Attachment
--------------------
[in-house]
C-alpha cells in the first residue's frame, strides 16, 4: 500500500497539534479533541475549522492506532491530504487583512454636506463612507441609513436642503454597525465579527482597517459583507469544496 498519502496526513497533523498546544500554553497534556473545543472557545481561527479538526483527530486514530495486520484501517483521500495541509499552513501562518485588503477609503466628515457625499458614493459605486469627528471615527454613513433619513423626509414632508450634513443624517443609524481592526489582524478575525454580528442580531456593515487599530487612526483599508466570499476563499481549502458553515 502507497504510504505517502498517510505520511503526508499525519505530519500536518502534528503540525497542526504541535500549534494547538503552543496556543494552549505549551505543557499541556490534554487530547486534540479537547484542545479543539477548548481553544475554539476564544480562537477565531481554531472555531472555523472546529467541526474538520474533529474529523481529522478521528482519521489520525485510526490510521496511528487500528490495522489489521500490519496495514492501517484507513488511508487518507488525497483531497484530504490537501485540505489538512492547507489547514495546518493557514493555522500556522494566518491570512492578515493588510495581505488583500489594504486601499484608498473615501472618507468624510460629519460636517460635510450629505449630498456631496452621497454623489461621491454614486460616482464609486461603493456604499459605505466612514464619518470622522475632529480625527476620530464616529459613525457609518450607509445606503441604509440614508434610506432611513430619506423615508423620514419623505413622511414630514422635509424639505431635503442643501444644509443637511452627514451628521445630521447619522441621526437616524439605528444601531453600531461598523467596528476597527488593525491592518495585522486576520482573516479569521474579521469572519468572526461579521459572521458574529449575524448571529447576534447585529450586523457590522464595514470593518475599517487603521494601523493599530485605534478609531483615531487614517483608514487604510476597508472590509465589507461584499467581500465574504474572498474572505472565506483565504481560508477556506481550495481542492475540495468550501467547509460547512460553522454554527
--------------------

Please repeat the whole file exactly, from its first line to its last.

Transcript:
[in-house]
C-alpha cells in the first residue's frame, strides 16, 4: 500500500497539534479533541475549522492506532491530504487583512454636506463612507441609513436642503454597525465579527482597517459583507469544496 498519502496526513497533523498546544500554553497534556473545543472557545481561527479538526483527530486514530495486520484501517483521500495541509499552513501562518485588503477609503466628515457625499458614493459605486469627528471615527454613513433619513423626509414632508450634513443624517443609524481592526489582524478575525454580528442580531456593515487599530487612526483599508466570499476563499481549502458553515 502507497504510504505517502498517510505520511503526508499525519505530519500536518502534528503540525497542526504541535500549534494547538503552543496556543494552549505549551505543557499541556490534554487530547486534540479537547484542545479543539477548548481553544475554539476564544480562537477565531481554531472555531472555523472546529467541526474538520474533529474529523481529522478521528482519521489520525485510526490510521496511528487500528490495522489489521500490519496495514492501517484507513488511508487518507488525497483531497484530504490537501485540505489538512492547507489547514495546518493557514493555522500556522494566518491570512492578515493588510495581505488583500489594504486601499484608498473615501472618507468624510460629519460636517460635510450629505449630498456631496452621497454623489461621491454614486460616482464609486461603493456604499459605505466612514464619518470622522475632529480625527476620530464616529459613525457609518450607509445606503441604509440614508434610506432611513430619506423615508423620514419623505413622511414630514422635509424639505431635503442643501444644509443637511452627514451628521445630521447619522441621526437616524439605528444601531453600531461598523467596528476597527488593525491592518495585522486576520482573516479569521474579521469572519468572526461579521459572521458574529449575524448571529447576534447585529450586523457590522464595514470593518475599517487603521494601523493599530485605534478609531483615531487614517483608514487604510476597508472590509465589507461584499467581500465574504474572498474572505472565506483565504481560508477556506481550495481542492475540495468550501467547509460547512460553522454554527